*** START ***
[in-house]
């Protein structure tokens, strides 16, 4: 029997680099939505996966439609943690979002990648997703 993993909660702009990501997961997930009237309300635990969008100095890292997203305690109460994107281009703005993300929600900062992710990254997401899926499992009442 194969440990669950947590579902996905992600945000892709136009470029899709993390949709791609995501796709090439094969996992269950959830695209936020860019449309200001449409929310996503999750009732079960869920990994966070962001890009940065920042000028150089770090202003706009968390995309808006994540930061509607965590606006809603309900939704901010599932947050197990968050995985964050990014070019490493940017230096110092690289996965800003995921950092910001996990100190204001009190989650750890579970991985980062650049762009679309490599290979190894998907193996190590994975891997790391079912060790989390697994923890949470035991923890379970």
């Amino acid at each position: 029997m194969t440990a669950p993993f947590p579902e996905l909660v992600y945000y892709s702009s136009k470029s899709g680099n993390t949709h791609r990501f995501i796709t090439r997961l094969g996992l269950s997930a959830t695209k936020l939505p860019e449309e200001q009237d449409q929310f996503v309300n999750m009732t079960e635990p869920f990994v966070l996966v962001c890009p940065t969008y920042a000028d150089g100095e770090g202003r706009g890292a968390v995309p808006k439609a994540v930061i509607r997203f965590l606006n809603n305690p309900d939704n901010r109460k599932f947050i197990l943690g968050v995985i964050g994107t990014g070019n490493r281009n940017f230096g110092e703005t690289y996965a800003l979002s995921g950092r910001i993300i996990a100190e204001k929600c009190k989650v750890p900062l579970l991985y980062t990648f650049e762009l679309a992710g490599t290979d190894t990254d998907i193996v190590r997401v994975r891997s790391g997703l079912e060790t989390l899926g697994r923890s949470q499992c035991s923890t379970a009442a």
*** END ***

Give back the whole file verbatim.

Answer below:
[in-house]
């Protein structure tokens, strides 16, 4: 029997680099939505996966439609943690979002990648997703 993993909660702009990501997961997930009237309300635990969008100095890292997203305690109460994107281009703005993300929600900062992710990254997401899926499992009442 194969440990669950947590579902996905992600945000892709136009470029899709993390949709791609995501796709090439094969996992269950959830695209936020860019449309200001449409929310996503999750009732079960869920990994966070962001890009940065920042000028150089770090202003706009968390995309808006994540930061509607965590606006809603309900939704901010599932947050197990968050995985964050990014070019490493940017230096110092690289996965800003995921950092910001996990100190204001009190989650750890579970991985980062650049762009679309490599290979190894998907193996190590994975891997790391079912060790989390697994923890949470035991923890379970």
């Amino acid at each position: 029997m194969t440990a669950p993993f947590p579902e996905l909660v992600y945000y892709s702009s136009k470029s899709g680099n993390t949709h791609r990501f995501i796709t090439r997961l094969g996992l269950s997930a959830t695209k936020l939505p860019e449309e200001q009237d449409q929310f996503v309300n999750m009732t079960e635990p869920f990994v966070l996966v962001c890009p940065t969008y920042a000028d150089g100095e770090g202003r706009g890292a968390v995309p808006k439609a994540v930061i509607r997203f965590l606006n809603n305690p309900d939704n901010r109460k599932f947050i197990l943690g968050v995985i964050g994107t990014g070019n490493r281009n940017f230096g110092e703005t690289y996965a800003l979002s995921g950092r910001i993300i996990a100190e204001k929600c009190k989650v750890p900062l579970l991985y980062t990648f650049e762009l679309a992710g490599t290979d190894t990254d998907i193996v190590r997401v994975r891997s790391g997703l079912e060790t989390l899926g697994r923890s949470q499992c035991s923890t379970a009442a």